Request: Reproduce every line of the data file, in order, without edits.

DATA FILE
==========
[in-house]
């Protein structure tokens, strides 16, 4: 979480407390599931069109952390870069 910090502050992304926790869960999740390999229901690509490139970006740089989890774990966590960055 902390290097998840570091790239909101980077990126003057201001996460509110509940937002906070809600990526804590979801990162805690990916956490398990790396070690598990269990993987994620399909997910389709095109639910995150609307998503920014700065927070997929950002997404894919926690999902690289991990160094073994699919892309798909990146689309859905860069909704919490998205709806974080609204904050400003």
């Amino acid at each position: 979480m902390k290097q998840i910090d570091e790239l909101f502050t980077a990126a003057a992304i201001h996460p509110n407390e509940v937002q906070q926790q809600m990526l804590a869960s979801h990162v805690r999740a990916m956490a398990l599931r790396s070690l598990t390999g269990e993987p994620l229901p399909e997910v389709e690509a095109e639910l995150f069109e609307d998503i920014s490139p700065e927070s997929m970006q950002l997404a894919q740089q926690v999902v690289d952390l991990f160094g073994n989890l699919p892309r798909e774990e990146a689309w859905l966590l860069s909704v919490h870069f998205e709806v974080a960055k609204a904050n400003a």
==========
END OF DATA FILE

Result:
[in-house]
């Protein structure tokens, strides 16, 4: 979480407390599931069109952390870069 910090502050992304926790869960999740390999229901690509490139970006740089989890774990966590960055 902390290097998840570091790239909101980077990126003057201001996460509110509940937002906070809600990526804590979801990162805690990916956490398990790396070690598990269990993987994620399909997910389709095109639910995150609307998503920014700065927070997929950002997404894919926690999902690289991990160094073994699919892309798909990146689309859905860069909704919490998205709806974080609204904050400003």
């Amino acid at each position: 979480m902390k290097q998840i910090d570091e790239l909101f502050t980077a990126a003057a992304i201001h996460p509110n407390e509940v937002q906070q926790q809600m990526l804590a869960s979801h990162v805690r999740a990916m956490a398990l599931r790396s070690l598990t390999g269990e993987p994620l229901p399909e997910v389709e690509a095109e639910l995150f069109e609307d998503i920014s490139p700065e927070s997929m970006q950002l997404a894919q740089q926690v999902v690289d952390l991990f160094g073994n989890l699919p892309r798909e774990e990146a689309w859905l966590l860069s909704v919490h870069f998205e709806v974080a960055k609204a904050n400003a």